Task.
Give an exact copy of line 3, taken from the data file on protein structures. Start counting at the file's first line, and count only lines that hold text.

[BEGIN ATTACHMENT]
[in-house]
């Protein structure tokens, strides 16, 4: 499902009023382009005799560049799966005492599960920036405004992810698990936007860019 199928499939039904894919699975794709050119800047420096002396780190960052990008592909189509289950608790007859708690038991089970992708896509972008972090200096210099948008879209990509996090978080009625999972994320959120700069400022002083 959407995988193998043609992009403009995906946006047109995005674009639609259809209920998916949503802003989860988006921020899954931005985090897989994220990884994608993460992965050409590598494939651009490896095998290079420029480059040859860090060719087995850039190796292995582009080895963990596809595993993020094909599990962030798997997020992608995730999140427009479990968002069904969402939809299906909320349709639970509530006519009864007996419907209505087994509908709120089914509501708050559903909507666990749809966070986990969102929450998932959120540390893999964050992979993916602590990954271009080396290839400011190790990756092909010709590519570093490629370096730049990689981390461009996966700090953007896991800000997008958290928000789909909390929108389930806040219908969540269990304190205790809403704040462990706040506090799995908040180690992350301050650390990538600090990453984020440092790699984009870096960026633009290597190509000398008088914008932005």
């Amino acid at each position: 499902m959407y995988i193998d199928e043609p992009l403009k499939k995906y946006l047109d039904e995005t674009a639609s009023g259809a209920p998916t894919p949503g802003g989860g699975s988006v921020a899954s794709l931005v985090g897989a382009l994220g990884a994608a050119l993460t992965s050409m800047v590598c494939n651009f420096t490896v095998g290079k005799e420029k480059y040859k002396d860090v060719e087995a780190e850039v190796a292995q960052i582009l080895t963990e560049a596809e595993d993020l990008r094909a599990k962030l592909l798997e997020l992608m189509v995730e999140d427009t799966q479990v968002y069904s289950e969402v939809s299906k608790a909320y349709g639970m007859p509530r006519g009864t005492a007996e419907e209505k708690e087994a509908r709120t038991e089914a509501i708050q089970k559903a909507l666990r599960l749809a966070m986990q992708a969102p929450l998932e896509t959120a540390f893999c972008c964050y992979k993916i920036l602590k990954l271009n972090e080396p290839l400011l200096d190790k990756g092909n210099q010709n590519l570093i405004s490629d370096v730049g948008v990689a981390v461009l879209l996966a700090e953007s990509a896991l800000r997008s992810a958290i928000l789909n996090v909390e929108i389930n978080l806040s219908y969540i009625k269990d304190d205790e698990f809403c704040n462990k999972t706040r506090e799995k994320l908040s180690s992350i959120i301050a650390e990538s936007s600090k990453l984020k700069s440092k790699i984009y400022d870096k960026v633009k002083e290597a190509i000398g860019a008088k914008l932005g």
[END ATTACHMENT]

């Amino acid at each position: 499902m959407y995988i193998d199928e043609p992009l403009k499939k995906y946006l047109d039904e995005t674009a639609s009023g259809a209920p998916t894919p949503g802003g989860g699975s988006v921020a899954s794709l931005v985090g897989a382009l994220g990884a994608a050119l993460t992965s050409m800047v590598c494939n651009f420096t490896v095998g290079k005799e420029k480059y040859k002396d860090v060719e087995a780190e850039v190796a292995q960052i582009l080895t963990e560049a596809e595993d993020l990008r094909a599990k962030l592909l798997e997020l992608m189509v995730e999140d427009t799966q479990v968002y069904s289950e969402v939809s299906k608790a909320y349709g639970m007859p509530r006519g009864t005492a007996e419907e209505k708690e087994a509908r709120t038991e089914a509501i708050q089970k559903a909507l666990r599960l749809a966070m986990q992708a969102p929450l998932e896509t959120a540390f893999c972008c964050y992979k993916i920036l602590k990954l271009n972090e080396p290839l400011l200096d190790k990756g092909n210099q010709n590519l570093i405004s490629d370096v730049g948008v990689a981390v461009l879209l996966a700090e953007s990509a896991l800000r997008s992810a958290i928000l789909n996090v909390e929108i389930n978080l806040s219908y969540i009625k269990d304190d205790e698990f809403c704040n462990k999972t706040r506090e799995k994320l908040s180690s992350i959120i301050a650390e990538s936007s600090k990453l984020k700069s440092k790699i984009y400022d870096k960026v633009k002083e290597a190509i000398g860019a008088k914008l932005g």